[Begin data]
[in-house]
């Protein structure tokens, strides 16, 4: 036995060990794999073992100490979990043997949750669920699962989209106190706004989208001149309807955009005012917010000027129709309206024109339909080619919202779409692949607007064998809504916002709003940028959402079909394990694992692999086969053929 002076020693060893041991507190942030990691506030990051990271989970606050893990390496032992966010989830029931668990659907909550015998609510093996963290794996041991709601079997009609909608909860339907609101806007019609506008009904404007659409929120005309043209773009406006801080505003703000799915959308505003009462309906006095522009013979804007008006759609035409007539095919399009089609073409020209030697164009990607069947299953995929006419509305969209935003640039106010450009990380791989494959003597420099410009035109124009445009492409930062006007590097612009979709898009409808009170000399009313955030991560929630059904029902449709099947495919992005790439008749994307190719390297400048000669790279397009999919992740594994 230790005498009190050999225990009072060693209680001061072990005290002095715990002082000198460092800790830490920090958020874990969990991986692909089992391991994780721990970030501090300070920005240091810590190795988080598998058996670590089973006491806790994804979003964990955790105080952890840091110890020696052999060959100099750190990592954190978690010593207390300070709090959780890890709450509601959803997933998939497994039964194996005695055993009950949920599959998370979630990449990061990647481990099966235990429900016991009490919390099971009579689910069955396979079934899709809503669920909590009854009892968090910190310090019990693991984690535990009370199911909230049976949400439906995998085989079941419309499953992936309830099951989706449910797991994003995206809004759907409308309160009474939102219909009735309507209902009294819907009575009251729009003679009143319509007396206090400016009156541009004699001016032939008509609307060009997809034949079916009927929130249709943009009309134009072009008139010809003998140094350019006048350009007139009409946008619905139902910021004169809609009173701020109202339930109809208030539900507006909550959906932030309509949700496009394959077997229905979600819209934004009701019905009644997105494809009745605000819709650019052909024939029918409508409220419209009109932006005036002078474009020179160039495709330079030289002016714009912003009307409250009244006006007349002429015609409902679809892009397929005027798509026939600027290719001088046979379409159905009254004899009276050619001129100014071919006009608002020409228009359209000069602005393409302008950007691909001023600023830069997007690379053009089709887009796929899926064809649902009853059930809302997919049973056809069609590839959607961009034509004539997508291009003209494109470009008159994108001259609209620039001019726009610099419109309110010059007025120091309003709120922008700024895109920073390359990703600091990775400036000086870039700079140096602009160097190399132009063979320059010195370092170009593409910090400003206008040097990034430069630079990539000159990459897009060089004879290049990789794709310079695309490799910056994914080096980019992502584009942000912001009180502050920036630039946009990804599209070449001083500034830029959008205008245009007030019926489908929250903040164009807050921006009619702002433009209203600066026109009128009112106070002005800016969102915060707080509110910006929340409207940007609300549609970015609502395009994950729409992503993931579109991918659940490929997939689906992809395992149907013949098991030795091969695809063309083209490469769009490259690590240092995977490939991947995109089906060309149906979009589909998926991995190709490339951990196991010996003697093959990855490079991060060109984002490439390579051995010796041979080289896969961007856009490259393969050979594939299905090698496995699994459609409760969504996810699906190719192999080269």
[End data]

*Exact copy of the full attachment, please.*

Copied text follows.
[in-house]
């Protein structure tokens, strides 16, 4: 036995060990794999073992100490979990043997949750669920699962989209106190706004989208001149309807955009005012917010000027129709309206024109339909080619919202779409692949607007064998809504916002709003940028959402079909394990694992692999086969053929 002076020693060893041991507190942030990691506030990051990271989970606050893990390496032992966010989830029931668990659907909550015998609510093996963290794996041991709601079997009609909608909860339907609101806007019609506008009904404007659409929120005309043209773009406006801080505003703000799915959308505003009462309906006095522009013979804007008006759609035409007539095919399009089609073409020209030697164009990607069947299953995929006419509305969209935003640039106010450009990380791989494959003597420099410009035109124009445009492409930062006007590097612009979709898009409808009170000399009313955030991560929630059904029902449709099947495919992005790439008749994307190719390297400048000669790279397009999919992740594994 230790005498009190050999225990009072060693209680001061072990005290002095715990002082000198460092800790830490920090958020874990969990991986692909089992391991994780721990970030501090300070920005240091810590190795988080598998058996670590089973006491806790994804979003964990955790105080952890840091110890020696052999060959100099750190990592954190978690010593207390300070709090959780890890709450509601959803997933998939497994039964194996005695055993009950949920599959998370979630990449990061990647481990099966235990429900016991009490919390099971009579689910069955396979079934899709809503669920909590009854009892968090910190310090019990693991984690535990009370199911909230049976949400439906995998085989079941419309499953992936309830099951989706449910797991994003995206809004759907409308309160009474939102219909009735309507209902009294819907009575009251729009003679009143319509007396206090400016009156541009004699001016032939008509609307060009997809034949079916009927929130249709943009009309134009072009008139010809003998140094350019006048350009007139009409946008619905139902910021004169809609009173701020109202339930109809208030539900507006909550959906932030309509949700496009394959077997229905979600819209934004009701019905009644997105494809009745605000819709650019052909024939029918409508409220419209009109932006005036002078474009020179160039495709330079030289002016714009912003009307409250009244006006007349002429015609409902679809892009397929005027798509026939600027290719001088046979379409159905009254004899009276050619001129100014071919006009608002020409228009359209000069602005393409302008950007691909001023600023830069997007690379053009089709887009796929899926064809649902009853059930809302997919049973056809069609590839959607961009034509004539997508291009003209494109470009008159994108001259609209620039001019726009610099419109309110010059007025120091309003709120922008700024895109920073390359990703600091990775400036000086870039700079140096602009160097190399132009063979320059010195370092170009593409910090400003206008040097990034430069630079990539000159990459897009060089004879290049990789794709310079695309490799910056994914080096980019992502584009942000912001009180502050920036630039946009990804599209070449001083500034830029959008205008245009007030019926489908929250903040164009807050921006009619702002433009209203600066026109009128009112106070002005800016969102915060707080509110910006929340409207940007609300549609970015609502395009994950729409992503993931579109991918659940490929997939689906992809395992149907013949098991030795091969695809063309083209490469769009490259690590240092995977490939991947995109089906060309149906979009589909998926991995190709490339951990196991010996003697093959990855490079991060060109984002490439390579051995010796041979080289896969961007856009490259393969050979594939299905090698496995699994459609409760969504996810699906190719192999080269």